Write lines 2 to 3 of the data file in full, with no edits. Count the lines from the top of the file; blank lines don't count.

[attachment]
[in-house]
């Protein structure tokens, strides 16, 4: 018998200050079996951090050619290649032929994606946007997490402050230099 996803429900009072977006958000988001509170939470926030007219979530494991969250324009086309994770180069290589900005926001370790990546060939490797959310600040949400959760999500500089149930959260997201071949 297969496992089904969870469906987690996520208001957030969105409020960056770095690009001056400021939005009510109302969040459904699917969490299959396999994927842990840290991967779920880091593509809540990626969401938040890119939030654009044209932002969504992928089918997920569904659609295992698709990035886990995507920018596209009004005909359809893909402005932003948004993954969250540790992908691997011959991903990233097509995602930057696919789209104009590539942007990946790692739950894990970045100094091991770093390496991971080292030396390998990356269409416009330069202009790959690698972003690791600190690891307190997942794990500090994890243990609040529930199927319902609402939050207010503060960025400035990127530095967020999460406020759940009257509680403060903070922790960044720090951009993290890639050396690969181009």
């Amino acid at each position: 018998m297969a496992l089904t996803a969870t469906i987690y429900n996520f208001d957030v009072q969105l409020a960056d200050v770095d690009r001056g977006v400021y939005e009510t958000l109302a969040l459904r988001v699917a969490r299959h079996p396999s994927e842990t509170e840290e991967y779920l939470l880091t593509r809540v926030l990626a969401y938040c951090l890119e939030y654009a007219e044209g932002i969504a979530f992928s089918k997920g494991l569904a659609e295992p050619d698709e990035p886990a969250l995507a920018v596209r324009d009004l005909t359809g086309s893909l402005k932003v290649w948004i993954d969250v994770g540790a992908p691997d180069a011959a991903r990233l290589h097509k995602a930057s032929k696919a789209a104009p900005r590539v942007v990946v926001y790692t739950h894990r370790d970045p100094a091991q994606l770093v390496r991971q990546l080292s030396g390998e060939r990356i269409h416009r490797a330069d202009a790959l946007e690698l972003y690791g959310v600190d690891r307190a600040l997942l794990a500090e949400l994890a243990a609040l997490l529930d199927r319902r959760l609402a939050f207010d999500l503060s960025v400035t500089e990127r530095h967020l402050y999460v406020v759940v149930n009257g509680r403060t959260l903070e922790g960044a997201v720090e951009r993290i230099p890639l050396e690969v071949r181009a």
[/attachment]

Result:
């Protein structure tokens, strides 16, 4: 018998200050079996951090050619290649032929994606946007997490402050230099 996803429900009072977006958000988001509170939470926030007219979530494991969250324009086309994770180069290589900005926001370790990546060939490797959310600040949400959760999500500089149930959260997201071949 297969496992089904969870469906987690996520208001957030969105409020960056770095690009001056400021939005009510109302969040459904699917969490299959396999994927842990840290991967779920880091593509809540990626969401938040890119939030654009044209932002969504992928089918997920569904659609295992698709990035886990995507920018596209009004005909359809893909402005932003948004993954969250540790992908691997011959991903990233097509995602930057696919789209104009590539942007990946790692739950894990970045100094091991770093390496991971080292030396390998990356269409416009330069202009790959690698972003690791600190690891307190997942794990500090994890243990609040529930199927319902609402939050207010503060960025400035990127530095967020999460406020759940009257509680403060903070922790960044720090951009993290890639050396690969181009």
């Amino acid at each position: 018998m297969a496992l089904t996803a969870t469906i987690y429900n996520f208001d957030v009072q969105l409020a960056d200050v770095d690009r001056g977006v400021y939005e009510t958000l109302a969040l459904r988001v699917a969490r299959h079996p396999s994927e842990t509170e840290e991967y779920l939470l880091t593509r809540v926030l990626a969401y938040c951090l890119e939030y654009a007219e044209g932002i969504a979530f992928s089918k997920g494991l569904a659609e295992p050619d698709e990035p886990a969250l995507a920018v596209r324009d009004l005909t359809g086309s893909l402005k932003v290649w948004i993954d969250v994770g540790a992908p691997d180069a011959a991903r990233l290589h097509k995602a930057s032929k696919a789209a104009p900005r590539v942007v990946v926001y790692t739950h894990r370790d970045p100094a091991q994606l770093v390496r991971q990546l080292s030396g390998e060939r990356i269409h416009r490797a330069d202009a790959l946007e690698l972003y690791g959310v600190d690891r307190a600040l997942l794990a500090e949400l994890a243990a609040l997490l529930d199927r319902r959760l609402a939050f207010d999500l503060s960025v400035t500089e990127r530095h967020l402050y999460v406020v759940v149930n009257g509680r403060t959260l903070e922790g960044a997201v720090e951009r993290i230099p890639l050396e690969v071949r181009a």